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Afghanistan helicopter crash kills 2 U.S. troops

Two U.S. service members were killed Thursday in a helicopter crash in Helmand province, the third fatal chopper crash in the south of Afghanistan in less than two months.

Taliban forces claimed to have shot down the aircraft.

The NATO force said an investigation was under way and that hostile fire could not be ruled out.

Two NATO helicopters were lost during June — one shot down and one as a result of mechanical problems.

Both of those deadly crashes also took place in the Taliban heartland, where most of Western military casualties occur.

A coalition military offensive centered on Kandahar, the south's main city, is gathering momentum after months of delays, with fighting heating up in outlying districts where Taliban fighters have long been in control.

The NATO force is heavily dependent on helicopters for troop transport, resupply runs and combat missions, because many of the roads in Afghanistan are poorly maintained and the rough terrain makes ground travel extremely difficult.

But helicopters are vulnerable to malfunction in the harsh climate, and NATO says the Taliban supreme commander, Mullah Mohammed Omar, has ordered field commanders to try to procure more heavy weapons, some of which could be used to target aircraft.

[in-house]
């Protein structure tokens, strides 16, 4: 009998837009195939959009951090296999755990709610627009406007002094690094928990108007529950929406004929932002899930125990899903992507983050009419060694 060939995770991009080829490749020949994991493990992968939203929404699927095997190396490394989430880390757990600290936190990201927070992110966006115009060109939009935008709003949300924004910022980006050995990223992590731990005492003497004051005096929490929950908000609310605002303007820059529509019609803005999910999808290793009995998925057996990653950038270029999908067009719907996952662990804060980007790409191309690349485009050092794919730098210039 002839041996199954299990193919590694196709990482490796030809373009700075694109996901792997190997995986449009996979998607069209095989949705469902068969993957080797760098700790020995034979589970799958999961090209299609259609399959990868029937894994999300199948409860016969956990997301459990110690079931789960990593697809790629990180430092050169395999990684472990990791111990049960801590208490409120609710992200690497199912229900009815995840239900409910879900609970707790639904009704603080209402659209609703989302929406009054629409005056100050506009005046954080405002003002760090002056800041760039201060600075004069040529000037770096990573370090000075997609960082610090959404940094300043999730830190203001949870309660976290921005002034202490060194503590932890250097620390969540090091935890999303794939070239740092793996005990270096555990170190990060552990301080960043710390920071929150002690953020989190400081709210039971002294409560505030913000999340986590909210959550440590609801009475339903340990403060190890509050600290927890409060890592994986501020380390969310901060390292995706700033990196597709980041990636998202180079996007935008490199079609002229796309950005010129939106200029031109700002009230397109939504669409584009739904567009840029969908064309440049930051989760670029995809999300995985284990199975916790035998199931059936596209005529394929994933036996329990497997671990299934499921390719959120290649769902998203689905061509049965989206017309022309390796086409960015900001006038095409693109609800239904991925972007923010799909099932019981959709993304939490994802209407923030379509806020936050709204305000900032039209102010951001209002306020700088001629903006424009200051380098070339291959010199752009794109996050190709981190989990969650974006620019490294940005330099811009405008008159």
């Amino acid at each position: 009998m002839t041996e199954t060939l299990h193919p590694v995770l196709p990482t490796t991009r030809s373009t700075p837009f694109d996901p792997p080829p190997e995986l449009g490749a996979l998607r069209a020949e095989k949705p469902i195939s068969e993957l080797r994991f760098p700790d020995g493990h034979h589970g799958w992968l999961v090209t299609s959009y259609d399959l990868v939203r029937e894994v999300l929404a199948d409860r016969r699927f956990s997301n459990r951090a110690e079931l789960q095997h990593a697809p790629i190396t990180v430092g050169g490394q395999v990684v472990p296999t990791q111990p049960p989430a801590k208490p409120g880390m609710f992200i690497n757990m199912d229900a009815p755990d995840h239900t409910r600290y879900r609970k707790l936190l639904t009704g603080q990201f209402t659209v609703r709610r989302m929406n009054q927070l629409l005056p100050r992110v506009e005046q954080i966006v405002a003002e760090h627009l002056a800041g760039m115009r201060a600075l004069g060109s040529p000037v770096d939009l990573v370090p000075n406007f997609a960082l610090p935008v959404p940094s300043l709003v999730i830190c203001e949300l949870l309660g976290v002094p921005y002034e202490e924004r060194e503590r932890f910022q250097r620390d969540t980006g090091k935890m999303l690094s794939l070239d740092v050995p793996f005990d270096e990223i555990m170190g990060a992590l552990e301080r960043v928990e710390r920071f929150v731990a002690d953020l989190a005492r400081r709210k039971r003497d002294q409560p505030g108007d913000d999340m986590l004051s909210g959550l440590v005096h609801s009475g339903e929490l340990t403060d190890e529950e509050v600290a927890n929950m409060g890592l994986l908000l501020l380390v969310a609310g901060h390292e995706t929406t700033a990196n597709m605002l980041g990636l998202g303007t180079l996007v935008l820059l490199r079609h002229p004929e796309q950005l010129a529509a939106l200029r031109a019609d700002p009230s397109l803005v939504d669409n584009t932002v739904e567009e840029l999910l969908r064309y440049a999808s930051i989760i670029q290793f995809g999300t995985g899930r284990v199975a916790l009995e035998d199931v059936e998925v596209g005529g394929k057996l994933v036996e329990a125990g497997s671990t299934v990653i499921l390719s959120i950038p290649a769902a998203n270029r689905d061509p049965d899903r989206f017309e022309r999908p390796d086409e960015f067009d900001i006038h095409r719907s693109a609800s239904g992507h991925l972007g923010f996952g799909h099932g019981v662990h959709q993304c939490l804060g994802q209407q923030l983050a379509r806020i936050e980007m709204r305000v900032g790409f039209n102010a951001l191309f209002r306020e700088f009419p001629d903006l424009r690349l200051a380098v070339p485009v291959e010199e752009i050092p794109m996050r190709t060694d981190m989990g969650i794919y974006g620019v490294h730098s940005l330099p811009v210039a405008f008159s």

Thursday's crash took place near Lashkar Gah, Helmand's provincial capital. Thousands of U.S. Marines and British troops are deployed in the area, which lies close to the town of Marja, the scene of a major offensive earlier this year.

Afghan and Western officials, meanwhile, reported the arrest of an insurgent leader who they said had plotted to attack a major international conference earlier this week. The man was captured Wednesday night near the capital, Kabul, in a raid by NATO and Afghan forces, the military announced Thursday.

Taliban hit with new sanctions

The Obama administration targeted key leaders of Afghanistan's Taliban with new financial sanctions Thursday in a move that could complicate relations with Pakistani and Afghan efforts to reconcile with insurgents. The action by the Treasury Department will freeze the militants' assets, ban travel and trigger an arms embargo. It follows similar action by the United Nations earlier this week, and comes after calls from Gen. David Petraeus, the top military commander in Afghanistan, and Sen. Carl Levin, D-Mich., chairman of the Senate Armed Services Committee, for sanctions against Afghan insurgent commanders operating in Pakistan. Taken together, the U.S. and U.N. sanctions prohibit any financial transactions of the terror leaders in U.N. member countries, putting additional pressure on Pakistan to take broader actions against the Taliban militants.

Associated Press

Afghanistan helicopter crash kills 2 U.S. troops 07/22/10 [Last modified: Thursday, July 22, 2010 11:13pm]
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